Tips to Help Your Autistic Child Embrace the Holidays
Bright lights. Elaborate decorations. Gifts! There’s so much to love about the holidays. But for someone with autism spectrum disorder, it can be the most stressful time of year.
“While the holidays are very exciting, they’re often a sharp detour from our normal schedules, which can be very unsettling for someone with autism,” says Stephanie Heppard, the high school teacher at The Springtime School. “They could feel confused, overstimulated, or anxious, which can lead to problem behaviors.”
To help your child more fully enjoy the holidays, Heppard suggests some different supports and tools:
Stick to their routine as much as possible. “A predictable routine is so important for people on the autism spectrum because it brings order and consistency to a world that often feels unorderly and inconsistent,” Heppard says.
Keep their favorite things within reach. Whether travelling to visit family or staying home, Heppard says enabling them to have access to the things they use every day, like a tablet, fidget toys, or headphones, will help foster a sense of familiarity and provide a reprieve when they’re feeling overwhelmed. That goes for food, too. Holiday dinner tables can be full of dishes we see only once a year.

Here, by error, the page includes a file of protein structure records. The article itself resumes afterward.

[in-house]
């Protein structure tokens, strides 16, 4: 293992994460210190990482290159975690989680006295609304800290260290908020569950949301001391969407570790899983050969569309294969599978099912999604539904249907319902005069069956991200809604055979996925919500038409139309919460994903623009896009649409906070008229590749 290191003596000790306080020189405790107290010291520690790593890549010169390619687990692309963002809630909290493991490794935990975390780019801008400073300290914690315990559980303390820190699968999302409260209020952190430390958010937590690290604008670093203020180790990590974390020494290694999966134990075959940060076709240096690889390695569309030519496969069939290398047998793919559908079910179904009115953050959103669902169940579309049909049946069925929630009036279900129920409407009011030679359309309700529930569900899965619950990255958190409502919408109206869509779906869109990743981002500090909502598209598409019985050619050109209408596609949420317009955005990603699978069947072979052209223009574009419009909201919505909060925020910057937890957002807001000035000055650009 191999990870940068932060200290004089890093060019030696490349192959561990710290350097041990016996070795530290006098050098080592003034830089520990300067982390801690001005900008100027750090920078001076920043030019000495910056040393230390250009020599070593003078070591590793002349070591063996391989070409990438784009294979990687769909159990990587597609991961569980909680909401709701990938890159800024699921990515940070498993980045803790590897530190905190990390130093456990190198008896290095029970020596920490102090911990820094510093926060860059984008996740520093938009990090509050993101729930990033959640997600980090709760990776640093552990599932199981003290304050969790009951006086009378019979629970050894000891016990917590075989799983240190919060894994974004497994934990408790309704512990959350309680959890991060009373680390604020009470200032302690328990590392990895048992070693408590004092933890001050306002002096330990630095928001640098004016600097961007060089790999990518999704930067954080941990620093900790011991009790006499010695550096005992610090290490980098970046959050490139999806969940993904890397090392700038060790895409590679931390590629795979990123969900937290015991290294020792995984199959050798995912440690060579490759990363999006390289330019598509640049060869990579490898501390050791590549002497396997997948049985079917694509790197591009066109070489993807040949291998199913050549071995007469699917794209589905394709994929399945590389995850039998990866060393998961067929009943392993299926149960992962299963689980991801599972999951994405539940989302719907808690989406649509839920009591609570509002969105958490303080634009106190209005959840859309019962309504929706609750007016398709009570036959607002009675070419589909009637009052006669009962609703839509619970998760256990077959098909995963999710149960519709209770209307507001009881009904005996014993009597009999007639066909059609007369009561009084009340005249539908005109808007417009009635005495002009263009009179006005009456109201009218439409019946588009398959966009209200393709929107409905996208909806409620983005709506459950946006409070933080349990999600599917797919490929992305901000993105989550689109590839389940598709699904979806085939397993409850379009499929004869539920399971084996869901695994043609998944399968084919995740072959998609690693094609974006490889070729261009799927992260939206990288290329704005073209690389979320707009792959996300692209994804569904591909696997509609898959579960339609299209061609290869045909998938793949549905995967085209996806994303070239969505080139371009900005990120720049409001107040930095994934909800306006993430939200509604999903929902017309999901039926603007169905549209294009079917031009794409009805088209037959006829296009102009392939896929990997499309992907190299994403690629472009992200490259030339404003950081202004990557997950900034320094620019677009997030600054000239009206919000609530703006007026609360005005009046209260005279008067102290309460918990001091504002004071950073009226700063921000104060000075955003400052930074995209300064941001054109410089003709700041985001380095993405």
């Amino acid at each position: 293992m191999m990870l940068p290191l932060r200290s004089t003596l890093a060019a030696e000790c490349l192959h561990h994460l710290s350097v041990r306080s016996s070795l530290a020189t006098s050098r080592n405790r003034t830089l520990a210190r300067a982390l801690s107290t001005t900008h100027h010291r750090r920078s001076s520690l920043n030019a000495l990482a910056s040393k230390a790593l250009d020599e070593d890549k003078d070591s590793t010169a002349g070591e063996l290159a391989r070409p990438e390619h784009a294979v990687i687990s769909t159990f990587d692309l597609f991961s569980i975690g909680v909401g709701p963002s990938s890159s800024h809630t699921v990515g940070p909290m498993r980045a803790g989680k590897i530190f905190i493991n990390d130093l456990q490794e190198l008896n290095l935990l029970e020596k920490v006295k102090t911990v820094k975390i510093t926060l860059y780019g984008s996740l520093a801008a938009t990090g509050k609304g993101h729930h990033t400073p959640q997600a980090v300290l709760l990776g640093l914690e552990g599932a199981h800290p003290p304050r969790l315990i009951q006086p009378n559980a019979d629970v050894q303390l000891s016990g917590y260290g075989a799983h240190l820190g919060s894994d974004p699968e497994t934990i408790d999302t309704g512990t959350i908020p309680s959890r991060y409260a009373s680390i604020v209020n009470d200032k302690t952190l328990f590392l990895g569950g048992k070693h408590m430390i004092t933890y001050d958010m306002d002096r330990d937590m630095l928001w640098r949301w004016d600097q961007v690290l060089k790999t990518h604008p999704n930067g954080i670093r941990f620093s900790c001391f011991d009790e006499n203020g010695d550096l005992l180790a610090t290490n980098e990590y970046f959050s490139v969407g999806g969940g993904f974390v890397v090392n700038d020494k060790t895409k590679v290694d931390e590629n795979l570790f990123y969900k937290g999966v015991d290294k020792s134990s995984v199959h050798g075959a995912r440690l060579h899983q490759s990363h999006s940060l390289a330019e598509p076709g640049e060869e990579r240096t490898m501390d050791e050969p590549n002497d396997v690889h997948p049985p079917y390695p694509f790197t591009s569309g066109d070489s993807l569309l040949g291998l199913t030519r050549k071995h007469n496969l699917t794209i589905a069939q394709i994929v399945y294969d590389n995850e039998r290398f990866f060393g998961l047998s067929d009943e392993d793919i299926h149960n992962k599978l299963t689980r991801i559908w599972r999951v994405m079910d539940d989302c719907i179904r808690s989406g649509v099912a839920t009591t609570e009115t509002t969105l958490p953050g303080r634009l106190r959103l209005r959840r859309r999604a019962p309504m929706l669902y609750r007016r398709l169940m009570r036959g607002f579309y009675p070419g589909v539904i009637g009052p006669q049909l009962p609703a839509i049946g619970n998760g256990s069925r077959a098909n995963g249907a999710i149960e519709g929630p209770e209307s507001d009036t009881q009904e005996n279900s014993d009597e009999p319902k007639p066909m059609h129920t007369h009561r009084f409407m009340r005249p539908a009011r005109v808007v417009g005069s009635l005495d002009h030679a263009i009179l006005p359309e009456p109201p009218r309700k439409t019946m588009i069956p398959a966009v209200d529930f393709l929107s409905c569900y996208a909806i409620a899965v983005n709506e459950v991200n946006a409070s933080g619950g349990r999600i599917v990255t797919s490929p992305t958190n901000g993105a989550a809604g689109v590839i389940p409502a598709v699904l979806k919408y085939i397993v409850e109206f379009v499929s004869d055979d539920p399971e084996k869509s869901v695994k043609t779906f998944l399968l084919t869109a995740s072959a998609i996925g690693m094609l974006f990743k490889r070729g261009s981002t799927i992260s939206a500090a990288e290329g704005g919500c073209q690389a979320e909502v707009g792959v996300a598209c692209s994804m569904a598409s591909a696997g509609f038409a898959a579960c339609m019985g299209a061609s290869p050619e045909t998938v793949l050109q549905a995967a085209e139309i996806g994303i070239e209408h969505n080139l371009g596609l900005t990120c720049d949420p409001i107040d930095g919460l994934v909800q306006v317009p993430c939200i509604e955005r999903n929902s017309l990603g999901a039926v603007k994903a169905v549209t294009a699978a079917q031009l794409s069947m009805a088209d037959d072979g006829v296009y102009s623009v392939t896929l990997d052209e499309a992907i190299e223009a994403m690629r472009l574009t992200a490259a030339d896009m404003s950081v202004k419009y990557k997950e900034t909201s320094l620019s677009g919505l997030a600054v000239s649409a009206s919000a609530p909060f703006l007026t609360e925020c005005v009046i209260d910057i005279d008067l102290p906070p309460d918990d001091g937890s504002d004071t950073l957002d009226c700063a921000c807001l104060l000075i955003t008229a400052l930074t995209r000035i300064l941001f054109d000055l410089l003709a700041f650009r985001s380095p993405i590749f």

Create a social story. Traditions are comforting. But getting a new one off the ground can be a daunting prospect. Creating a social story – outlining exactly what the new tradition will entail – should help put your child at ease, Heppard says.
“Make sure to include pictures so they can familiarize themselves with where they’ll be going or what they’ll be doing,” she says.
Another option is to use “first/then” language around the new tradition. For instance, if you’ve only ever baked sugar cookies for Christmas, and this year you want to try your hand at gingerbread cookies, say, “First we’ll bake some gingerbread cookies. Then we’ll make sugar cookies.” That way, they’ll understand the old tradition will remain intact.
Encourage their progress. Finally, try to remember, it’s not all stressful. If your child’s among family or friends they see often, encourage them to practice the social skills they’re developing in school, like having a conversation, sharing, and following directions for a new game.
What better gift could there be than watching them blossom right before your eyes?